15 university and polytechnic Master s degrees at level 7; scientific and artistic postgraduate degrees, such as licentiate and doctoral degrees, at level 8. Recognition of competencies & qualifications The good practice is about recognition of competencies and qualifications. Validation of informal learning Finland is one of the few European countries that have permanent systems and comprehensive national policies in place for validating informal and non-formal learning. Competence-based qualifications can be awarded regardless of how and where the skills and knowledge have been acquired; knowledge, skills and competence can be demonstrated in officially approved tests. 7. Can be readily & usefully implemented The practice is implemented nationwide and is a stable and well established set of procedures. To that extent it could relatively easily be used more widely, subject to issues raised below (section 8). In the broader European context of increased interest in all European countries in validation of non-formal and informal learning this good practice has considerable potential. European developments in terms of surveys, analyses and guidelines and good practices create a particularly favourable international context for its exploration, exploitation and transfer. 8. Transferability assessment 8.1. Evidence of transfer The good practice can be regarded as a pioneer example for validating prior learning at European level. As this issue has become of primary importance and is central to the discussions at European level its transferability has a very high potential. Furthermore, it can be concluded that real measures for its transfer are being undertaken, partly through its inclusion in major publications by European agencies and institutions Innovation The good practice has a recognised innovative component both nationally, regionally and at European level. It has been included as a model example in the European inventory of validation of non-formal and informal learning. Finland (ECOTEC Research and Consulting) and in a number of publications by CEDEFOP on the validation of non-formal and informal learning. Finland has had a comprehensive structure to validate informal and non-formal learning for adult education and training since the mid-1990s, when a competencebased qualification system for initial, further and specialist VET was first established. At that time validation was a theme addressed by very few countries and considered to be of limited interest. Since then, interest has grown rapidly and validation is now 15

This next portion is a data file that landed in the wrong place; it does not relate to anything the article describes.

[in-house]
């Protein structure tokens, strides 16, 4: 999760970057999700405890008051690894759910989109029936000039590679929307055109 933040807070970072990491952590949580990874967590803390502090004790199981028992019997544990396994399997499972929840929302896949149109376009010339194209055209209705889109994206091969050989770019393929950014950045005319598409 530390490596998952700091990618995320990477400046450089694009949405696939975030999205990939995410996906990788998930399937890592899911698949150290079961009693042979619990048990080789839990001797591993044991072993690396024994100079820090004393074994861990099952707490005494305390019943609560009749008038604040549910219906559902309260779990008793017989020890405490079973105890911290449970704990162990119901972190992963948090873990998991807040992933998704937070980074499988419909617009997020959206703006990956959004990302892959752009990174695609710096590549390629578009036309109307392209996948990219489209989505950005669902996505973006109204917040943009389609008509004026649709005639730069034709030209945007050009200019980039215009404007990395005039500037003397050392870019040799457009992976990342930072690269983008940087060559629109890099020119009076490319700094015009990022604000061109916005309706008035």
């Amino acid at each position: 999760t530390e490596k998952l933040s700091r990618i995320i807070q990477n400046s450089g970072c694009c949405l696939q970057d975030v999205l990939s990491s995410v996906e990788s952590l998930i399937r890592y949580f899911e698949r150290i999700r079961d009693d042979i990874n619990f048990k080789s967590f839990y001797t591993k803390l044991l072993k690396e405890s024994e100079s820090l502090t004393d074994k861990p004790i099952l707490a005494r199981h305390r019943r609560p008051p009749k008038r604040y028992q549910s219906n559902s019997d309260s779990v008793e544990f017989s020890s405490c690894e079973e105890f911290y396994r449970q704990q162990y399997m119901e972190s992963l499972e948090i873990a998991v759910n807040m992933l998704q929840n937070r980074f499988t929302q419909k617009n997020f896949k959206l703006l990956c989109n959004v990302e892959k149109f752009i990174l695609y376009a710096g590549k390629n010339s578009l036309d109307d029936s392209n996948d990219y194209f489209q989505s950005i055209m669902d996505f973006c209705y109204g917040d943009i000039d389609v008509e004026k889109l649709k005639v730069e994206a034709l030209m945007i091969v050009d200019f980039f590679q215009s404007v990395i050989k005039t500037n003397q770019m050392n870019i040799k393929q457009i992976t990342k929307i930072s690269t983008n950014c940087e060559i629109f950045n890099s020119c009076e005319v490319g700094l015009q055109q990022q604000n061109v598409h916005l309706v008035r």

16 high on the policy agenda in almost all European countries. This change is closely related to the increasing importance of lifelong learning. The combination of a rapidly changing labour market, an ageing population and intensified global competition makes it necessary to use any available knowledge, skills and competences irrespective of where and how they have been acquired. The interest in validation can be seen as closely linked to efforts to create more flexible qualifications systems making it possible for individuals to build learning careers stretching from cradle to grave. While some countries are making substantial progress others have yet to put in place approaches for individuals to have their non-formally and informally acquired experiences identified, assessed and/or validated. European developments are therefore described as strongly differentiated Dependence on political context The implementation of the good practice requires political will and incorporation in the legislative system of the country concerning vocational training and education, immigration policy and certification of qualifications procedures. Therefore items to identify would include: Whether political drivers are specifically region-focussed and do not reflect the general political environment of potential transfer markets Whether it is based on EU structural funds or other EU funds Whether there are limits to the type of beneficiary Whether the business support context it is based upon is not restricted in such a way that a transfer country could support the policy or programme (i.e.: it is built solely on certain structural assumptions that are unique to that particular country) The degree of flexibility in the employer-government arrangement of support (financial or otherwise) which would not restrict its transfer to other regions (e.g.: if it can only work if based on a system of tax training credits, this could only logically be transferred to a region with similar arrangements) 8.4. Flexibility See above 8.5. Multi-region transfer The good practice has substantial transferability potential in the current European context of increased interest in all European countries in validation of non-formal and informal learning. The European developments in terms of surveys, analyses, guidelines and good practices create a particularly favourable international context for its exploration, exploitation and transfer. 16